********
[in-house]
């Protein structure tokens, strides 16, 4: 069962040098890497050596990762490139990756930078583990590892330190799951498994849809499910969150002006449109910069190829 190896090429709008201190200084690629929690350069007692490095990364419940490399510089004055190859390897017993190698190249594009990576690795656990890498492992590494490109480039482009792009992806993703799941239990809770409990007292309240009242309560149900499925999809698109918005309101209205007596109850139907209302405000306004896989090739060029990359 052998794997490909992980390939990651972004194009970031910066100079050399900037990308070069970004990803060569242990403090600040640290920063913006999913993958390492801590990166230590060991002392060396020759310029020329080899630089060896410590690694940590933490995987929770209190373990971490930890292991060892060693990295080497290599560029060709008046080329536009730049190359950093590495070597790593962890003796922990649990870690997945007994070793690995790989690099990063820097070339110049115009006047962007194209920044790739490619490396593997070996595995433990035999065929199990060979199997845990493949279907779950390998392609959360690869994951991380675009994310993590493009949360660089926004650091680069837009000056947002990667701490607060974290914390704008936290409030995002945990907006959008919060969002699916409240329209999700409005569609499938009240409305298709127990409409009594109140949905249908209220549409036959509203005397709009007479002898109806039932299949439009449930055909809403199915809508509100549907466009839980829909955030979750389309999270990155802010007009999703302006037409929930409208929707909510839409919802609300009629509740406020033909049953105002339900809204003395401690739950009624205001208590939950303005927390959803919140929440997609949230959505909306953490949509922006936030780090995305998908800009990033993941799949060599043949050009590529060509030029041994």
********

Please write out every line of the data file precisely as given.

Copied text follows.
[in-house]
């Protein structure tokens, strides 16, 4: 069962040098890497050596990762490139990756930078583990590892330190799951498994849809499910969150002006449109910069190829 190896090429709008201190200084690629929690350069007692490095990364419940490399510089004055190859390897017993190698190249594009990576690795656990890498492992590494490109480039482009792009992806993703799941239990809770409990007292309240009242309560149900499925999809698109918005309101209205007596109850139907209302405000306004896989090739060029990359 052998794997490909992980390939990651972004194009970031910066100079050399900037990308070069970004990803060569242990403090600040640290920063913006999913993958390492801590990166230590060991002392060396020759310029020329080899630089060896410590690694940590933490995987929770209190373990971490930890292991060892060693990295080497290599560029060709008046080329536009730049190359950093590495070597790593962890003796922990649990870690997945007994070793690995790989690099990063820097070339110049115009006047962007194209920044790739490619490396593997070996595995433990035999065929199990060979199997845990493949279907779950390998392609959360690869994951991380675009994310993590493009949360660089926004650091680069837009000056947002990667701490607060974290914390704008936290409030995002945990907006959008919060969002699916409240329209999700409005569609499938009240409305298709127990409409009594109140949905249908209220549409036959509203005397709009007479002898109806039932299949439009449930055909809403199915809508509100549907466009839980829909955030979750389309999270990155802010007009999703302006037409929930409208929707909510839409919802609300009629509740406020033909049953105002339900809204003395401690739950009624205001208590939950303005927390959803919140929440997609949230959505909306953490949509922006936030780090995305998908800009990033993941799949060599043949050009590529060509030029041994």